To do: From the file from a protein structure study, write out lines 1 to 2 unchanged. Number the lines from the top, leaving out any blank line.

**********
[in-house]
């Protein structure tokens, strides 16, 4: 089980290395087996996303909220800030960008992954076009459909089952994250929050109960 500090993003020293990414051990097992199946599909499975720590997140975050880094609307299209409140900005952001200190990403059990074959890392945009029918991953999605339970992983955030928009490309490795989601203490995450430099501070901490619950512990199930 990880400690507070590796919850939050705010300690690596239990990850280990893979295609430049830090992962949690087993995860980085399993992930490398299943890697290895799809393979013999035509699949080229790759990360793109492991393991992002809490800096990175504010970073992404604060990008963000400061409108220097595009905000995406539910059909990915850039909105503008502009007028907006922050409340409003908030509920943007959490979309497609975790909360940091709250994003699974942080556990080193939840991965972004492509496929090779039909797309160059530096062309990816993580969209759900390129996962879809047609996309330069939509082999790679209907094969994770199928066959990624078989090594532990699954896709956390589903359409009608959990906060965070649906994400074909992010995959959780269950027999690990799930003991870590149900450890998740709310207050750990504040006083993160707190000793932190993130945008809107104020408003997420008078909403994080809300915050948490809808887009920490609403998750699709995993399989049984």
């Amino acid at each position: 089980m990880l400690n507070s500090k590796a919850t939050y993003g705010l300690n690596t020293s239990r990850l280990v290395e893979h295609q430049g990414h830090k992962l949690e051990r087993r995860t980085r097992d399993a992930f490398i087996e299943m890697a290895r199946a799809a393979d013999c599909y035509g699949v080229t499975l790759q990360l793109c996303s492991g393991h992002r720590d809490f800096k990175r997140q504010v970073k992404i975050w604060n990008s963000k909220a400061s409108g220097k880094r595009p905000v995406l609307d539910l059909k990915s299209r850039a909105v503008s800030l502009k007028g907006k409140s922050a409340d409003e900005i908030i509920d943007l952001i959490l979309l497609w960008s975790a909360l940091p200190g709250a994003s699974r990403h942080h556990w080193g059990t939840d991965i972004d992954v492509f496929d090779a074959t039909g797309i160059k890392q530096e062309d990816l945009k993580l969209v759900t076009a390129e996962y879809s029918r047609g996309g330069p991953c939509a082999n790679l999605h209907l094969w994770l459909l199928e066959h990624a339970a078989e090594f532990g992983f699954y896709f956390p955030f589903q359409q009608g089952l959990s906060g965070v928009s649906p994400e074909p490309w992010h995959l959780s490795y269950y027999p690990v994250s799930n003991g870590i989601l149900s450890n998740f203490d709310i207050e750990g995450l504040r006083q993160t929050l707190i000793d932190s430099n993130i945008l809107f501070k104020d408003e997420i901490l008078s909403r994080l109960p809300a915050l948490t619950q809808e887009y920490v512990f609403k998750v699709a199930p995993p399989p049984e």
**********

[in-house]
């Protein structure tokens, strides 16, 4: 089980290395087996996303909220800030960008992954076009459909089952994250929050109960 500090993003020293990414051990097992199946599909499975720590997140975050880094609307299209409140900005952001200190990403059990074959890392945009029918991953999605339970992983955030928009490309490795989601203490995450430099501070901490619950512990199930 990880400690507070590796919850939050705010300690690596239990990850280990893979295609430049830090992962949690087993995860980085399993992930490398299943890697290895799809393979013999035509699949080229790759990360793109492991393991992002809490800096990175504010970073992404604060990008963000400061409108220097595009905000995406539910059909990915850039909105503008502009007028907006922050409340409003908030509920943007959490979309497609975790909360940091709250994003699974942080556990080193939840991965972004492509496929090779039909797309160059530096062309990816993580969209759900390129996962879809047609996309330069939509082999790679209907094969994770199928066959990624078989090594532990699954896709956390589903359409009608959990906060965070649906994400074909992010995959959780269950027999690990799930003991870590149900450890998740709310207050750990504040006083993160707190000793932190993130945008809107104020408003997420008078909403994080809300915050948490809808887009920490609403998750699709995993399989049984």